Former Arkansas Gov. Mike Huckabee teased Supreme Court Justice Ruth Bader Ginsburg for her decision not to be in attendance at President Donald Trump's first State of the Union address on Tuesday.
"It's not fair that ppl are criticizing Justice Ginsberg for skipping SOTU! Security concerns wouldn't allow her to bring CPAP (Continuous Positive Airway Pressure) machine into House Chamber," Huckabee tweeted with a photo of Ginsburg sleeping during one of President Barack Obama's State of the Union addresses.
Huckabee was responding to reports that the eldest Supreme Court justice will be at Roger Williams University in Rhode Island for her speaking tour on the day of the State of the Union address. CPAP is a machine used to treat sleep apnea.
Vanity Fair contributing editor and MSNBC contributor Kurt Eichenwald found the joke distasteful.
"You're disgusting. How christian of you to make jokes about elderly people," he replied to the tweet.
Christopher J. Scalia, the son of the late Justice Antonin Scalia, also responded to the reports, which highlighted his father's absence in President Obama's State of the Union speeches.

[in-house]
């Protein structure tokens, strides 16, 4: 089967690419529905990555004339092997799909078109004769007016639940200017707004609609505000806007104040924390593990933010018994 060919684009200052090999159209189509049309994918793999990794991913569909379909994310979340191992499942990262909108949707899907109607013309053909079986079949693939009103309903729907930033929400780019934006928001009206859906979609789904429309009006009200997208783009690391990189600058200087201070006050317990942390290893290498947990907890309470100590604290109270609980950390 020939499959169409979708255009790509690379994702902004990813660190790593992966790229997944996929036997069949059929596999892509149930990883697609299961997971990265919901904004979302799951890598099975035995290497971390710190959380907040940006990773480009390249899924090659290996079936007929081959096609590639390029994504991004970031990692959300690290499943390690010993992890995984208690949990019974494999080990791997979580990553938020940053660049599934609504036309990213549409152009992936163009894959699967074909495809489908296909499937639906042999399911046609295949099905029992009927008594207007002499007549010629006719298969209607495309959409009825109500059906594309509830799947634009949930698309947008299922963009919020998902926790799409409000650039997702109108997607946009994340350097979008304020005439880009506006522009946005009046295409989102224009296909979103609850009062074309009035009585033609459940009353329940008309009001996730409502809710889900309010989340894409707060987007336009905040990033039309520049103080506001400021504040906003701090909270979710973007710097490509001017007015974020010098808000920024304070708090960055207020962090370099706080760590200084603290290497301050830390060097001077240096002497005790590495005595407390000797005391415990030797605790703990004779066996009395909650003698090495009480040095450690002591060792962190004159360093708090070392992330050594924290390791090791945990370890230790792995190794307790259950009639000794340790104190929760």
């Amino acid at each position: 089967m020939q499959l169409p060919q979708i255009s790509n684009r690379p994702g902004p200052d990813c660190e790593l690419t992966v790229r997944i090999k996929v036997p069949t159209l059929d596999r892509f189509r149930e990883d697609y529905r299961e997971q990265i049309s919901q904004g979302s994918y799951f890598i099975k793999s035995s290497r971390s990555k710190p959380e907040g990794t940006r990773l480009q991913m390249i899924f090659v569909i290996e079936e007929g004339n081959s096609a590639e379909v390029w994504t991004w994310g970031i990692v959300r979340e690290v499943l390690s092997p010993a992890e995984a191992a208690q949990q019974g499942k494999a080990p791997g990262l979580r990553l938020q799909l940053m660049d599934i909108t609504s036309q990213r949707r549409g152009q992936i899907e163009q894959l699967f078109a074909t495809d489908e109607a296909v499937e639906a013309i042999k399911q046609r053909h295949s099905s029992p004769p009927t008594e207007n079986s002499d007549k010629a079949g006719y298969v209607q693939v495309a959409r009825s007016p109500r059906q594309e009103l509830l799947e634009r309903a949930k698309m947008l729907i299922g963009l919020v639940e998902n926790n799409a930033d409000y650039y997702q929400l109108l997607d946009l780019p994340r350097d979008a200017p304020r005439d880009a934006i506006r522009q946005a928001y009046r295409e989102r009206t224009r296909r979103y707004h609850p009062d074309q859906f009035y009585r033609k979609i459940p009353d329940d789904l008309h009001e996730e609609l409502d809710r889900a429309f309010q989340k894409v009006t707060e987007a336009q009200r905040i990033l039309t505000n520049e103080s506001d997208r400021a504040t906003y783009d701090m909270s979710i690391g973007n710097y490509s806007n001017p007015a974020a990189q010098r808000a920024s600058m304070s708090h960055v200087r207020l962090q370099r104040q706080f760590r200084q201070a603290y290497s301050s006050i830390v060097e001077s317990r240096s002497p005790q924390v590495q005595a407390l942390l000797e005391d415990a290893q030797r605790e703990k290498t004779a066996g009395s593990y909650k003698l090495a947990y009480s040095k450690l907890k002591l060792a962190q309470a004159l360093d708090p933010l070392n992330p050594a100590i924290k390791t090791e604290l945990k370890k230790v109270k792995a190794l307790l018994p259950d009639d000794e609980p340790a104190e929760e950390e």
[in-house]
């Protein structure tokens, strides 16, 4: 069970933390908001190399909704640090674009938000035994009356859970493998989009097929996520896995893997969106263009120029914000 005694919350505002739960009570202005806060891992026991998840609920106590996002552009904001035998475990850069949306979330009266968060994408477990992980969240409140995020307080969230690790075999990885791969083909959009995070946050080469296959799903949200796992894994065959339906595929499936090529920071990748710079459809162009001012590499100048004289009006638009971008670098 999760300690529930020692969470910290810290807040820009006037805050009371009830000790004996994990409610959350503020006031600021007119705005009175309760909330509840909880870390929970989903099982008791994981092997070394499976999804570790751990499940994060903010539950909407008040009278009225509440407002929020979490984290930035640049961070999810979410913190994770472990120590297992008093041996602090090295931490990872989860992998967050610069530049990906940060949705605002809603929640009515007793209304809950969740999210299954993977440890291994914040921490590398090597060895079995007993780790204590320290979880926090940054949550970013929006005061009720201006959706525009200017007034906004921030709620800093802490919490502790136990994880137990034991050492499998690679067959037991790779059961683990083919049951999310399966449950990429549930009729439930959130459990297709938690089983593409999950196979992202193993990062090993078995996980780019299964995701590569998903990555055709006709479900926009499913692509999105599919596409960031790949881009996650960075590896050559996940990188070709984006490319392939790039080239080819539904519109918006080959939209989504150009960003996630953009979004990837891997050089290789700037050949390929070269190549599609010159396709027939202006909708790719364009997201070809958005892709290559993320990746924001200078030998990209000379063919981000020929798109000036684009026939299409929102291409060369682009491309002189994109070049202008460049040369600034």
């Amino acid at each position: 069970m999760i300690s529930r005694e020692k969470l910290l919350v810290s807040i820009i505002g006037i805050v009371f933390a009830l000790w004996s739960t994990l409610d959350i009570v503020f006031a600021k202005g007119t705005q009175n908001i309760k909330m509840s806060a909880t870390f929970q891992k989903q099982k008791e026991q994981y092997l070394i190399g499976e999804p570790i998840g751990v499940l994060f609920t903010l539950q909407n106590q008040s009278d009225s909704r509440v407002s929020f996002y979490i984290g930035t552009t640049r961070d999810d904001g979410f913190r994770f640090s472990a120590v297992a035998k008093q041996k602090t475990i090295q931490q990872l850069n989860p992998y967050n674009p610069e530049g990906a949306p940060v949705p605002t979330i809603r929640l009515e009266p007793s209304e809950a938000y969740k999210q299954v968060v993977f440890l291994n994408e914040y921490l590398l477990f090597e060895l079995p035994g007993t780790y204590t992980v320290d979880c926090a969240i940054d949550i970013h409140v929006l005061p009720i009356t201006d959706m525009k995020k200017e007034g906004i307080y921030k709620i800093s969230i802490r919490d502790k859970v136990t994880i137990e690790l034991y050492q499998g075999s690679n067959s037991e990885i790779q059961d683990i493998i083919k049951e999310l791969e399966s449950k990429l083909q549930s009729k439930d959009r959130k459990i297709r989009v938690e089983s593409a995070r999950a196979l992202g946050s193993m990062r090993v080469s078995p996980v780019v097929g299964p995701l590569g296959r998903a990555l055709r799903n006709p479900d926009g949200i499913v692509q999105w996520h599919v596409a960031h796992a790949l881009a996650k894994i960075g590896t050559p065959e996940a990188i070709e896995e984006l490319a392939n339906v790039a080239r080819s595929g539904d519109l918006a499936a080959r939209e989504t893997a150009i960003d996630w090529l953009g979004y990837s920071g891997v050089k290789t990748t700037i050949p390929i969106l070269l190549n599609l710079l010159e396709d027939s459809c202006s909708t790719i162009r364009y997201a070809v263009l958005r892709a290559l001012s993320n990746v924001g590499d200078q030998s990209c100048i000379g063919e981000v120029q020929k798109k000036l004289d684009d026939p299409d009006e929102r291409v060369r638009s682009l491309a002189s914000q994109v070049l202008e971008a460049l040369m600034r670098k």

"Some of the stories about Justice Ginsburg skipping Trump's State of the Union mention that my father didn't attend Pres Obama's SOTUs—which is true, but not the whole story. He stopped attending them altogether in the late 90s," he wrote on Twitter.
"You just sit there, looking stupid," Scalia was once quoted by CNN as saying, about attending State of the Union addresses.
Ginsburg, who is 84 years old, called Trump a "faker" in 2016. In response, Trump tweeted at the time, "Justice Ginsburg of the U.S. Supreme Court has embarrassed all by making very dumb political statements about me. Her mind is shot - resign!"
This year marks the 25th anniversary of Ginsburg's nomination by President Bill Clinton and her confirmation as the second woman on the court.
"I think that Justice Ginsburg has made clear that she has no intention of retiring. I am sure she wants to stay on the court until the end of the Trump presidency if she can," The Associated Press quoted Erwin Chemerinsky, the dean of the law school at the University of California, Berkeley, as saying.
In 2009, when Ginsburg had a second cancer surgery for pancreatic cancer, Sen. Jim Bunning, a Republican from Kentucky, remarked that she would die within a year, only to apologize later, according to the AP.
About a year later, Ginsburg mentioned the remark in a speech, saying, "I am pleased to report that, contrary to Sen. Bunning's prediction, I am alive and in good health."